I'm a celebrity star says her taste of the classroom has left her full of admiration for teachers. Adi Bloom reports
It is one thing to be the voice of youth culture, the woman for whom the word "yoof" was coined; it's quite another to be confronted with a room full of restless, wriggling yoof.
Janet Street-Porter, journalist and broadcaster, was last seen on our screens in the jungle reality TV series I'm a Celebrity, Get Me Out of Here. She returns this Sunday, as temporary teacher of a Year 4 class, at Abbey Meadows primary, Cambridgeshire - an experience filmed before I'm a Celebrity.
Comparisons are therefore inevitable. "The classroom was bloody good preparation for the jungle," she admitted. "There's far too much arguing over coloured pencils," the 58-year-old said. "In my day, your teacher just shouted at you, and sent you out. But I had to learn that I can't bellow at them, I can't swear in front of them, and I can't hit them."
So luckily for them, the eight year olds were spared the famous tongue-lashings experienced by journalists at the Independent on Sunday when Ms Street-Porter was their editor.
Her efforts at the school, which is in a deprived area, will be featured in the Channel 5 series, So You Think You Can Teach.
She joins the staff together with society girl Tamara Beckwith, and former EastEnders actor, Shaun Williamson. All three were given a week-long briefing in health and safety, handed a series of lesson plans, and expected to maintain the interest of their charges.
"My generation just sat and wrote things out," she said. "There were endless charts and logarithms. Now they're taught in a way that is quite imaginative. I don't understand a lot of it, and I don't think their parents do either.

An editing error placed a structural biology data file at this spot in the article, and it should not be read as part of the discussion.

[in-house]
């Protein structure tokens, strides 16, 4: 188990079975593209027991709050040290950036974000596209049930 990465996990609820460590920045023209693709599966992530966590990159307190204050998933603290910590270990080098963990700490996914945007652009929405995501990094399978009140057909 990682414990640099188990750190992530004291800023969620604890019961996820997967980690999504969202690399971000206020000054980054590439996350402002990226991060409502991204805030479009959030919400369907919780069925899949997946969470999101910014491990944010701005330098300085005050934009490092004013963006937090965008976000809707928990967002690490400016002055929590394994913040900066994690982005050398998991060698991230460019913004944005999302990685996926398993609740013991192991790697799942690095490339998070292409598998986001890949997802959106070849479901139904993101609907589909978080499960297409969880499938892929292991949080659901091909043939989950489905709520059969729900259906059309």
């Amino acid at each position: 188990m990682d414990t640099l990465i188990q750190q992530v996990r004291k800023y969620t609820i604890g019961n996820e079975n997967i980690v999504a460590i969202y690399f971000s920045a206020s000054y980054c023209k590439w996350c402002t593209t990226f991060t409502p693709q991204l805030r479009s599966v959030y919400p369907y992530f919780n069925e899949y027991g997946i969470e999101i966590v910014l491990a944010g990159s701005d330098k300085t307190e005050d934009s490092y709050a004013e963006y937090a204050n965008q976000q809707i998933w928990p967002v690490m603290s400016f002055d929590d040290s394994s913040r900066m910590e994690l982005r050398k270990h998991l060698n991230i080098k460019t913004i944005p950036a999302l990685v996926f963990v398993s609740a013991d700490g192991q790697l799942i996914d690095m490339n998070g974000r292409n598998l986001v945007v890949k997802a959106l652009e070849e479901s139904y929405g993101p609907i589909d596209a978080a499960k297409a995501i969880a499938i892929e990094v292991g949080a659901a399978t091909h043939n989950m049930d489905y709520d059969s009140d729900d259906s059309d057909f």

"It would be a bloody good idea if parents spent a year at school. It might build better bonds with their children. At the moment, many children have better academic bonds with their teachers, because their parents think, 'Oh, God, the Runic alphabet. What's that?'"
She also learned to deal with tricky questions. "One kid said, 'Jenny said I'm a homosexual. What does that mean?' I said that nothing's growing out of your head, so you don't need to worry. A lot of the time, they're just trying it on, looking for attention.
"I used to sneer at citizenship. But children have to be taught relationships and what friends are for. Parents expect teachers to do things they've abdicated from. Some children never eat meals together at home, or have conversations. They have to be taught. You may as well call it citizenship."
Cliff Knight, head of Abbey Meadows, said: "She knew she would not have 30 beatific children. But she was worried, because she's a larger-than-life person, that she would dominate and hector the kids. I don't think she did, though she dominated and hectored everyone else.
"Teaching a class with just one week's training is an almost impossible task. But she made a damn good fist of it."
By the end of the three-part series, Ms Street-Porter is shown taking a whole-school assembly about how hard adults find it to apologise: "I threw a teaspoon at someone in our film crew, and it took me three hours to say sorry."
But it is the demands of the job, rather than the demanding children, which form her abiding impression of school life.
"Teachers are overworked and underpaid. If you want schools to engage with pupils, you just need inspirational teachers. It's up to them to make learning an enjoyable experience. I don't understand why the Government doesn't just pay them double."
So You Think You Can Teach this Sunday on Channel 5 at 8pm